Aunty Shantha made my week in Perth something I will hold on to forever.

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      Hahaha!!! that is hilarious! I can really relate 🙂 What a beautiful little anecdote, Safura dear, you’re the best 🙂 x

  7. I had the pleasure of experiencing many of those memories first hand. And also of hearing you tell this story to friends gathered at Mum’s 90th Birthday do. How delightful it was to see Mum visibly moved by your recollections. At a deep, deep level she was feeling the lurve of your stories, and the good-will laughter of those gathered. Thanks Mal, for putting these thoughts down:)

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      Thank you my wonderful Sister and for encouraging and allowing me to share this story with the friends and family gathered! I had never read out my blog post ‘live’ before so it was quite strange and fun… and so lovely to see mum respond with her heart 🙂

  8. Dear Malini,
    Lovely reading your article. Aunty Shantha has been an inspiration to numerous young people of our time. Her deep spiritual insight through which was able to connect anything and everything and bring a spiritual joy and mindfulness. It was so special and Pohyean to meet her again last summer in Perth.

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      Hey Gobu, thank you for stopping by and sharing those thoughts! Mum was such an inspiration to so many all over the world, and it warms our hearts to feel like she continues to shine, even though she is so different now.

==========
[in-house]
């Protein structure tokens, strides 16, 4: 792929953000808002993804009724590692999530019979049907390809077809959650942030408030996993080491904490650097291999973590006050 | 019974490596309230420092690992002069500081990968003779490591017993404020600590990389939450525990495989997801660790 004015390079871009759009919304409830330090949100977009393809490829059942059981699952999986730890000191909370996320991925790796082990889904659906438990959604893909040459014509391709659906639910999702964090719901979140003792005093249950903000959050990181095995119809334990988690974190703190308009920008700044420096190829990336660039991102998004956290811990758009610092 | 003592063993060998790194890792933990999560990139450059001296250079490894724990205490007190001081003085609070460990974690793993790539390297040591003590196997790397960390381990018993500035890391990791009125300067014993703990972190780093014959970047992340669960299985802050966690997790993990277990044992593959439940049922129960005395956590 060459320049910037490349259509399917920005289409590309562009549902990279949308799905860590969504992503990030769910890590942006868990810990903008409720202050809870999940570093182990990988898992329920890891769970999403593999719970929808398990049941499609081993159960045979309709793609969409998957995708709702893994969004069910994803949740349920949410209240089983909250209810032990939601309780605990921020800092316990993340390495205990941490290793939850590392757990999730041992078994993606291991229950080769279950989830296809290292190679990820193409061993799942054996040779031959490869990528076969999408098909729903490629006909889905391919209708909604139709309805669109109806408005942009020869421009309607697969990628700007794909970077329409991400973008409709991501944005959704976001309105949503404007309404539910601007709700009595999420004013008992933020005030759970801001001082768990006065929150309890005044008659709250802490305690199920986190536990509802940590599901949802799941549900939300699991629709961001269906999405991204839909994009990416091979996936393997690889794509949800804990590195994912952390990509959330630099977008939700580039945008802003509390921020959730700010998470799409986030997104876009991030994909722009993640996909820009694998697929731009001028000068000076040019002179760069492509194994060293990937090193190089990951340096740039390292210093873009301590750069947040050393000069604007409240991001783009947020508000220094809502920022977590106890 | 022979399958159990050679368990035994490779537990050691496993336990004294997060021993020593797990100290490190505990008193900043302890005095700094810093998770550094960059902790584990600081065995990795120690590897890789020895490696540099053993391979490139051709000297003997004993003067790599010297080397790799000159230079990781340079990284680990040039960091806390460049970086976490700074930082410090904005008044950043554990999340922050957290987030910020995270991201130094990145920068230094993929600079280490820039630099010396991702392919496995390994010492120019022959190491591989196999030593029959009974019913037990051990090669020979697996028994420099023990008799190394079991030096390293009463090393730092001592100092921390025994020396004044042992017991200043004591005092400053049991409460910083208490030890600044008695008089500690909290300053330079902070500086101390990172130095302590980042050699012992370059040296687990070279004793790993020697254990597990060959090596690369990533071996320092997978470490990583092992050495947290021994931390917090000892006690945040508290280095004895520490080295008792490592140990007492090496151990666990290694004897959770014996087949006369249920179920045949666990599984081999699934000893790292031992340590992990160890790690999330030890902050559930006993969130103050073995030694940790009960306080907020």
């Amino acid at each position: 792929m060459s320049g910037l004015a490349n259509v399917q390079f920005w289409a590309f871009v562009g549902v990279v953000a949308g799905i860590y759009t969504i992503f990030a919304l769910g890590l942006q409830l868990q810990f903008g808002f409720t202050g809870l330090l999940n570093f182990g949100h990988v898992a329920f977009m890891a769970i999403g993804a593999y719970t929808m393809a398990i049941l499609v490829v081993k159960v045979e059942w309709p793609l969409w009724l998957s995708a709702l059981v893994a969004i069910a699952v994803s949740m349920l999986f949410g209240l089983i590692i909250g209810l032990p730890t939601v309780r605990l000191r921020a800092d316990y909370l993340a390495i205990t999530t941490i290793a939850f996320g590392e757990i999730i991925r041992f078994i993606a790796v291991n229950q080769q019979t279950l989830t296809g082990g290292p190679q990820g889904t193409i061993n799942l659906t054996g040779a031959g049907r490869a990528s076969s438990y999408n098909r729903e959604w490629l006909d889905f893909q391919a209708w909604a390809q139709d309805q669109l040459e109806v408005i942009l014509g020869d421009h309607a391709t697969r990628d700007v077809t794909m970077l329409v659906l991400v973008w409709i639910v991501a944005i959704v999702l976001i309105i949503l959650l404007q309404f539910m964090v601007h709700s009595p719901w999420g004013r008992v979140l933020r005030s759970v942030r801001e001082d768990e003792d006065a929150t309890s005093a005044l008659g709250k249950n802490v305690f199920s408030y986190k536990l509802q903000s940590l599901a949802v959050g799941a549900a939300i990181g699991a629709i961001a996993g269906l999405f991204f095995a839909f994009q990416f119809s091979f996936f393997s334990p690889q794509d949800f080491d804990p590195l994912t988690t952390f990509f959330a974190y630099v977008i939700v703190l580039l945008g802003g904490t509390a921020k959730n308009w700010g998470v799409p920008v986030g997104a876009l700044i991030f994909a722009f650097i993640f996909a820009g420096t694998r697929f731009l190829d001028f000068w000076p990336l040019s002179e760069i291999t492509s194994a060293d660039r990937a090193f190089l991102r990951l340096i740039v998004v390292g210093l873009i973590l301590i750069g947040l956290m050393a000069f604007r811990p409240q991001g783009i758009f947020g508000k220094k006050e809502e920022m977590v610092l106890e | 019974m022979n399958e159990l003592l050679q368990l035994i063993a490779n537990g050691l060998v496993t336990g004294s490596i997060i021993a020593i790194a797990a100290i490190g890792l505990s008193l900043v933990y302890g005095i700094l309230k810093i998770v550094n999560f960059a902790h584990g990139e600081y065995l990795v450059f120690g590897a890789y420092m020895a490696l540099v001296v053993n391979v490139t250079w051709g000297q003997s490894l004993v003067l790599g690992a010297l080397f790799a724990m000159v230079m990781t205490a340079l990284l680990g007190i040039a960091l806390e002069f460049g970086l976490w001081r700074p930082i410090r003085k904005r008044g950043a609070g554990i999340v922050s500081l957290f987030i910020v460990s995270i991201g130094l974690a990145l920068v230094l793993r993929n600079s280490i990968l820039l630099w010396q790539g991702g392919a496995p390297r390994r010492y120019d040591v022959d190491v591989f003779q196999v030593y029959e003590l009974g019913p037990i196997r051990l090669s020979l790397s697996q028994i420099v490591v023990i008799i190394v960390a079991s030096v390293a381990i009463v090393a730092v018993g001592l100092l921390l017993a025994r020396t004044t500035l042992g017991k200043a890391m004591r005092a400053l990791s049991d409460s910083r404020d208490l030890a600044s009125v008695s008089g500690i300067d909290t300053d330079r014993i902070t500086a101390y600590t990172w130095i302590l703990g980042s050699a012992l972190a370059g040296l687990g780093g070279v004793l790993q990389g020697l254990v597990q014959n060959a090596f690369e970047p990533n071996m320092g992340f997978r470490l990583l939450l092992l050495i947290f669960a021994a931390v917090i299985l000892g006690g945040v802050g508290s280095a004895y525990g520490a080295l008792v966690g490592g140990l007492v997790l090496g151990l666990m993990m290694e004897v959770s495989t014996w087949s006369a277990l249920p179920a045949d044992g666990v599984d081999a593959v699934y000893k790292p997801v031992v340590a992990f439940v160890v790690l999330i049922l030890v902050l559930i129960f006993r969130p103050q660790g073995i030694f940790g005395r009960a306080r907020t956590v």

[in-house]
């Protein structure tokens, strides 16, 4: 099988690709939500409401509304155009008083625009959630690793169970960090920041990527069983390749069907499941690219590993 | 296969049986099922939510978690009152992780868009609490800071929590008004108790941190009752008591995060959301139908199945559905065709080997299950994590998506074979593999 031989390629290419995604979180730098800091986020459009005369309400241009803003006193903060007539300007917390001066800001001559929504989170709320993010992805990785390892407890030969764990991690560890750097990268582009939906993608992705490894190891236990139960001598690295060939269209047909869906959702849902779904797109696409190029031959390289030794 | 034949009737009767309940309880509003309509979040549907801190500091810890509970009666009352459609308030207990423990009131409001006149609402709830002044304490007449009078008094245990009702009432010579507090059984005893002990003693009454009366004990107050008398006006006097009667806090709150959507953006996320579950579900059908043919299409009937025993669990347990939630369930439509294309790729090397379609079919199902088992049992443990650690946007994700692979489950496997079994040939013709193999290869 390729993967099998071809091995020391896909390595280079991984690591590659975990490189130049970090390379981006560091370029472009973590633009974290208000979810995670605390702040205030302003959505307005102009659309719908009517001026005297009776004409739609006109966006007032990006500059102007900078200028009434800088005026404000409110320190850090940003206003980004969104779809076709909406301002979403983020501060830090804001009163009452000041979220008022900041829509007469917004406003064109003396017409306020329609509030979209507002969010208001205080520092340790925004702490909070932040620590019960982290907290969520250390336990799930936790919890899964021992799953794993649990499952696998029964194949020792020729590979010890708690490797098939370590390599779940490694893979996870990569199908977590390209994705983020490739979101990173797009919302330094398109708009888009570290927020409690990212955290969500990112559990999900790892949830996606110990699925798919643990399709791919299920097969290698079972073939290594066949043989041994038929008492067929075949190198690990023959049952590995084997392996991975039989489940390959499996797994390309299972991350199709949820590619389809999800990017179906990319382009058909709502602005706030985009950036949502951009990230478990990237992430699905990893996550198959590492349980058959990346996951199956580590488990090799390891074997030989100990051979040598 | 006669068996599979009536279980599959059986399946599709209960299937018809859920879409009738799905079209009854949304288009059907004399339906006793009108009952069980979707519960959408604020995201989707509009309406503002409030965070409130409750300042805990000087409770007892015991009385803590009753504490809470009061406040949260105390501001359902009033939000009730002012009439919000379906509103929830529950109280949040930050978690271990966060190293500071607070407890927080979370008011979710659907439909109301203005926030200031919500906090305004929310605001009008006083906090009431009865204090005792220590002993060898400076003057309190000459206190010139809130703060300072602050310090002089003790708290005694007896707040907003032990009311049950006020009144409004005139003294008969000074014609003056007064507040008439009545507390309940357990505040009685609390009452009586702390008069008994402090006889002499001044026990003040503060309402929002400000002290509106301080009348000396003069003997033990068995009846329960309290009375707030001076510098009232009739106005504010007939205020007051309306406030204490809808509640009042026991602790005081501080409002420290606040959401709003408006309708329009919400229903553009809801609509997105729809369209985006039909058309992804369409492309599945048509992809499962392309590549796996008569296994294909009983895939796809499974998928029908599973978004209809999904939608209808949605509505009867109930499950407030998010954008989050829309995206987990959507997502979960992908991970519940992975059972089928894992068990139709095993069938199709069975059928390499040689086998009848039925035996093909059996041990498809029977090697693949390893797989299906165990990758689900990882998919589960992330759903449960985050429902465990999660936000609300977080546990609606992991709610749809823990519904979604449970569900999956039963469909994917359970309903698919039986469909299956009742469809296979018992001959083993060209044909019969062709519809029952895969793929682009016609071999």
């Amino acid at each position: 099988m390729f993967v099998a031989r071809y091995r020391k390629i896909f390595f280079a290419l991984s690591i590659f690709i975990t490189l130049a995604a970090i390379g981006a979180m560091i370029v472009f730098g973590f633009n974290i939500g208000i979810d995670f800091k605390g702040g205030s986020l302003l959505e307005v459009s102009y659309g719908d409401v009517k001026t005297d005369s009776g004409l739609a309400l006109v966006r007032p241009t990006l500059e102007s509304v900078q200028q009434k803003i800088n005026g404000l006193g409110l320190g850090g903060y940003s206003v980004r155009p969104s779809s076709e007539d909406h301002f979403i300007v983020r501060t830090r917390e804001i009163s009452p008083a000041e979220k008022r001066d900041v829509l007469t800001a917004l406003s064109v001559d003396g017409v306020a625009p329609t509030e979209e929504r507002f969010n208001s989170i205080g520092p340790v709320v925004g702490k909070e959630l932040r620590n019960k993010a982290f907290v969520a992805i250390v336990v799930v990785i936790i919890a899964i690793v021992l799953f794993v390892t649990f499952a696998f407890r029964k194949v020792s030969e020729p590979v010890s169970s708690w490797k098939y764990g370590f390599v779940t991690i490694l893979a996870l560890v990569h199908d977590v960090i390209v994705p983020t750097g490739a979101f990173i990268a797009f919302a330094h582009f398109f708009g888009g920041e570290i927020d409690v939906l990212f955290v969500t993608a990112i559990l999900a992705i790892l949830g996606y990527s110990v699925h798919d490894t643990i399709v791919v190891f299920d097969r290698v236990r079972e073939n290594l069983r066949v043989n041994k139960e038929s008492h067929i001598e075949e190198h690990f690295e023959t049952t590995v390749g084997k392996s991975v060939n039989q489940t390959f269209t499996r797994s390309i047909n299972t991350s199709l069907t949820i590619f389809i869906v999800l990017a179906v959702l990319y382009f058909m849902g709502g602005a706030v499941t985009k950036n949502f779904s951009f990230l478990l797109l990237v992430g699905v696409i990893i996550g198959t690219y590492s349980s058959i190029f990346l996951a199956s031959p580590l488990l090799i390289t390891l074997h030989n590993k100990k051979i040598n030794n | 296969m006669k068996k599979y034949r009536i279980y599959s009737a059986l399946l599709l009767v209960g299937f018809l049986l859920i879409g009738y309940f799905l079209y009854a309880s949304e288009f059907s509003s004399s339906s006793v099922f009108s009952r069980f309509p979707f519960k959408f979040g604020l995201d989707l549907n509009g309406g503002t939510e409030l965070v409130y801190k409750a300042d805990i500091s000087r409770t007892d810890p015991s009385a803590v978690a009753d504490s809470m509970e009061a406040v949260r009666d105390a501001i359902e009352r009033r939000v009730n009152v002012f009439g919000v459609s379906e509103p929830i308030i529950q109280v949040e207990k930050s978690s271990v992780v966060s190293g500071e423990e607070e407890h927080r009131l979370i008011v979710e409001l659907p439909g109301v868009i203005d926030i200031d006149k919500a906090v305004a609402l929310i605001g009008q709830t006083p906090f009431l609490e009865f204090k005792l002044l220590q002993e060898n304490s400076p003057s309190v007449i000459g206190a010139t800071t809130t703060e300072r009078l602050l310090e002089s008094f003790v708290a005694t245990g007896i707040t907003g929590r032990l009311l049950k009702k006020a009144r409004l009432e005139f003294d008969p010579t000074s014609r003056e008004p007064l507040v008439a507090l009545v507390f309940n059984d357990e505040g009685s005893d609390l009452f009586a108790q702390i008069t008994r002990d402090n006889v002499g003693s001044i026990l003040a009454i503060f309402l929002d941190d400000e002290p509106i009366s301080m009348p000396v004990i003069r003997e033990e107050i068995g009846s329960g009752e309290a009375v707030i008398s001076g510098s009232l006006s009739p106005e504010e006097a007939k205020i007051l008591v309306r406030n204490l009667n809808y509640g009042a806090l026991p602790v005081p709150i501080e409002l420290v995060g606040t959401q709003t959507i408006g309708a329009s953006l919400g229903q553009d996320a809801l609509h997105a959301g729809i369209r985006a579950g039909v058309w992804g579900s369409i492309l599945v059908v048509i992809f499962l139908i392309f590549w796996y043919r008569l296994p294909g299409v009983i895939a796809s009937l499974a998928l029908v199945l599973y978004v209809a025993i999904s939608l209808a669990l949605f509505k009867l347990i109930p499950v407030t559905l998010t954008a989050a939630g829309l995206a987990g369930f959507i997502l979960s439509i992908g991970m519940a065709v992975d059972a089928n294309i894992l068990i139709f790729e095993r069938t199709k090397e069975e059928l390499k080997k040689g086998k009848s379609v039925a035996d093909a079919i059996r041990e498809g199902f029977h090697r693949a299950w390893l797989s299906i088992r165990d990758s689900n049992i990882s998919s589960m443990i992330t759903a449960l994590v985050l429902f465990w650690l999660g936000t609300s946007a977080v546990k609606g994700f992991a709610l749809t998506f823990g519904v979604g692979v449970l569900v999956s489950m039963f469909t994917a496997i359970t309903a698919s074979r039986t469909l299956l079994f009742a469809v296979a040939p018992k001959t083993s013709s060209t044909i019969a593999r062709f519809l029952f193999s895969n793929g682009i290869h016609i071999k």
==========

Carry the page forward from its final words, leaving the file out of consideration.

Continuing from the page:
9. My mom is 92 and she is developing Alzheimer’s. But we still have some great laughs! The other day, when we both used the same ironic word (“fascinating”) to describe housework, she expressed wonder about that. I said, “Well, you’re my mom! We think alike.” And she said, “Oh, you poor thing!!!”

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  10. Thank you for this..my mum had Alzheimer’s too for many years and before she stopped speaking altogether, her most often repeated sentence was:” Ach.. how good is it that we are together!”..and that somehow magically made it so much happier for people to be around her and care for her.
    She showed deep gratitude and received a lot of kindness therfore..

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      Aaaah, then her daughter takes after her 🙂 What a lovely lady she must have been. Her spirit shines through in you and Carina! x

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  11. She truly is sublime… like her daughter (whom she forgets)
    Thanks for putting down your thoughts and reminding us of what a remarkable person she is.

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  12. Thank you so much Malini for this precious reminder of your mother – who also taught me so mich at strategic times in my life, when, for example, she was visiting Perth from Malaysia and I was stayingbwith Betty Fernandez – One of my most precious memories is a week of almost constant joy and laughter when your mother was working on a Baha’i publication project and seeking input from mainly Betty – I was just lucky to be there with them both.